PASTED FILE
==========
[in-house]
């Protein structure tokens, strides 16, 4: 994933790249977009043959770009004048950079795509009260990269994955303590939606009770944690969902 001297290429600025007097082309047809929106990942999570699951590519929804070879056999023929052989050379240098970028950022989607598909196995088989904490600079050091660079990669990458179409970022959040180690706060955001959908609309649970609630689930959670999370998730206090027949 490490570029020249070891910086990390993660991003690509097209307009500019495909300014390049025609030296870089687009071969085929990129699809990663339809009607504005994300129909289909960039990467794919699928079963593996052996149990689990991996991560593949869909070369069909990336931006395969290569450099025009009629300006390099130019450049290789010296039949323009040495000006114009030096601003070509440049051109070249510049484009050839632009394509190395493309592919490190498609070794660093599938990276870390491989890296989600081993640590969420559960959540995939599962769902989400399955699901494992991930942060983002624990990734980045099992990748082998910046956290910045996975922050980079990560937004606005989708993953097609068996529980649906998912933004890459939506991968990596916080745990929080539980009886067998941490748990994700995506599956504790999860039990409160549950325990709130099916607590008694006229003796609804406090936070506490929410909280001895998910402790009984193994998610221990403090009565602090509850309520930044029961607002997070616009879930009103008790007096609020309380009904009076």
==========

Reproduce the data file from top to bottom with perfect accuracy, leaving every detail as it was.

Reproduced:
[in-house]
């Protein structure tokens, strides 16, 4: 994933790249977009043959770009004048950079795509009260990269994955303590939606009770944690969902 001297290429600025007097082309047809929106990942999570699951590519929804070879056999023929052989050379240098970028950022989607598909196995088989904490600079050091660079990669990458179409970022959040180690706060955001959908609309649970609630689930959670999370998730206090027949 490490570029020249070891910086990390993660991003690509097209307009500019495909300014390049025609030296870089687009071969085929990129699809990663339809009607504005994300129909289909960039990467794919699928079963593996052996149990689990991996991560593949869909070369069909990336931006395969290569450099025009009629300006390099130019450049290789010296039949323009040495000006114009030096601003070509440049051109070249510049484009050839632009394509190395493309592919490190498609070794660093599938990276870390491989890296989600081993640590969420559960959540995939599962769902989400399955699901494992991930942060983002624990990734980045099992990748082998910046956290910045996975922050980079990560937004606005989708993953097609068996529980649906998912933004890459939506991968990596916080745990929080539980009886067998941490748990994700995506599956504790999860039990409160549950325990709130099916607590008694006229003796609804406090936070506490929410909280001895998910402790009984193994998610221990403090009565602090509850309520930044029961607002997070616009879930009103008790007096609020309380009904009076």